City's women and gender strategy gets committee approval, goes to council in April

·2 min read
The document approved Friday by the community and protective services committee still needs full Ottawa council support. (Jean-Sebastien Marier/CBC - image credit)
The document approved Friday by the community and protective services committee still needs full Ottawa council support. (Jean-Sebastien Marier/CBC - image credit)

Councillors on a city committee have approved what could become Ottawa's first strategy to make women and gender-diverse people feel safe and included in every part of city business, from the services offered to the public to decisions made by council.

"We have to look at the way we look at each other, the way we hire, the way we treat our staff," said Coun. Theresa Kavanagh, the council liaison for women and gender equity.

The document approved Friday by the community and protective services committee still needs full council support, with a meeting planned for April 14.

It calls for more data to understand how various groups are represented in the city's work and its workforce, and training to boost awareness among employees about stigma and discrimination.

The city's women and gender-equity specialist, Sawsan Al-Refaei, pointed to specific items to tackle, such as reviewing municipal harassment policies, offering free menstrual products in some community centres and expanding a federal-provincial affordable housing subsidy to more women who are fleeing violence.

"A gender analysis will inform all important decisions from here on in," added Kavanagh.

'Hard-won efforts'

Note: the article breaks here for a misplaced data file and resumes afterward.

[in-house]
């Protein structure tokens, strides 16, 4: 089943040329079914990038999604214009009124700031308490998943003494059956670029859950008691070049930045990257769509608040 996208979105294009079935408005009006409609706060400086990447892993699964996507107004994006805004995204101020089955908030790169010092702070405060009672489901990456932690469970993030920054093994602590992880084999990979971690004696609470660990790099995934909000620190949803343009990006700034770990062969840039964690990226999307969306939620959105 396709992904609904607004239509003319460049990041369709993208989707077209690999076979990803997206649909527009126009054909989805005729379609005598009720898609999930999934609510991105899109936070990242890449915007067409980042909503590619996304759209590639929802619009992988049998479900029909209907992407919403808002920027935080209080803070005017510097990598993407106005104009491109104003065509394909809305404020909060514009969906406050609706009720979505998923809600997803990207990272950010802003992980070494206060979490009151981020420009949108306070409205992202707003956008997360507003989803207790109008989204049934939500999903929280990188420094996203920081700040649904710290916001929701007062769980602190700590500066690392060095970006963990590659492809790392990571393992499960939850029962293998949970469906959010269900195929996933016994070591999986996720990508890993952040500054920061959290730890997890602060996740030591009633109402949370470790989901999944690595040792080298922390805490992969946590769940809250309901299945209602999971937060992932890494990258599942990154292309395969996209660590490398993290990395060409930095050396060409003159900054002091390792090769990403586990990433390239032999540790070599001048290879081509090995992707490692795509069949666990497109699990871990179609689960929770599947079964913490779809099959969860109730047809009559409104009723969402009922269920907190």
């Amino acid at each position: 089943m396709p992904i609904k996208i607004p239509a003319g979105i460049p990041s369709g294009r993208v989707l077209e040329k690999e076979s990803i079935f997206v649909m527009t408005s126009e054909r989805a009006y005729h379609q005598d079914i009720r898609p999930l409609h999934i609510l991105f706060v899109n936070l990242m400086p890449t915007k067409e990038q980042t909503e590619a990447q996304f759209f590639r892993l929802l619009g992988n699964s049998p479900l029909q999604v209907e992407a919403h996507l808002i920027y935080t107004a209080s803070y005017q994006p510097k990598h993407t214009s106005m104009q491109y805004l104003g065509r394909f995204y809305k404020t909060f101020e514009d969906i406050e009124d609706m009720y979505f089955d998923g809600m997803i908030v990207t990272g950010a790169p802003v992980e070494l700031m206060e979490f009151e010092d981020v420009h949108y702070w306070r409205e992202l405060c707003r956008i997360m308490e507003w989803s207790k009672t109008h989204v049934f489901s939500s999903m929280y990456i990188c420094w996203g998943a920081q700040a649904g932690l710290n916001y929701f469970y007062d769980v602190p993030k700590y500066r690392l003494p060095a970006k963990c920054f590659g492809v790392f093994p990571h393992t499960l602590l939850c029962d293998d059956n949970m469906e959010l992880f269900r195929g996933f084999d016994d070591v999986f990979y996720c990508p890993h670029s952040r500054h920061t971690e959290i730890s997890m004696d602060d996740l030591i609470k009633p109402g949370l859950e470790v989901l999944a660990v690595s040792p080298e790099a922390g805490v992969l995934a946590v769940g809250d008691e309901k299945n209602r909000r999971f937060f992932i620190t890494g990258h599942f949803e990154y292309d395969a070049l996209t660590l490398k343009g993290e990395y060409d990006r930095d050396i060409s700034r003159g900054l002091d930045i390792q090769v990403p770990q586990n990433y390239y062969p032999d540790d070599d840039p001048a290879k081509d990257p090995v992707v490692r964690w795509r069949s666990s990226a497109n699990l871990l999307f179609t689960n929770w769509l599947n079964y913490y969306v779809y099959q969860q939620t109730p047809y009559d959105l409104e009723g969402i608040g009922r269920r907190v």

Erin Leigh of the Ottawa Coalition to End Violence Against Women noted the "hard-won efforts" by city staff to come up with the strategy. She pointed out it comes with no extra funding, and is worried the work by Al-Refaei might end up "siloed".

"City-wide transformation cannot be achieved on the shoulders of one person," she said, calling for leads on women and gender diversity in each city department.

This is just the first step of the strategy, and Leigh pushed for the second phase to be better funded when it rolls around in 2023.

Coun. Theresa Kavanagh, council liaison for women and gender equity, says the new strategy is just a start.
Coun. Theresa Kavanagh, council liaison for women and gender equity, says the new strategy is just a start.(CBC)

Kavanagh, however, was hopeful because the strategy was written to line up with other high-level plans by the city.

"It's not just some nice little report that's going to sit there on its own," said Kavanagh.

City senior leaders also pledged to be accountable in seeing the changes take place.

'Tip of the iceberg'

Kavanagh, who was named council liaison after her election in 2018, gave credit to colleagues who spearheaded the issue in the last term of council.

Coun. Diane Deans remembered visiting Montreal with her colleague, Coun. Catherine McKenney, a few years ago to hear about that city's women and gender equity strategy. Both had taken part in the big women's march in Washington, D.C., in 2017.

"I think we were both left kind of shocked by how far behind the City of Ottawa was," said Deans, explaining their determination to push for a local Ottawa version.

While Deans sees the document as a "milestone," she says it's just "the tip of the iceberg.

"There is a lot more work that needs to be done."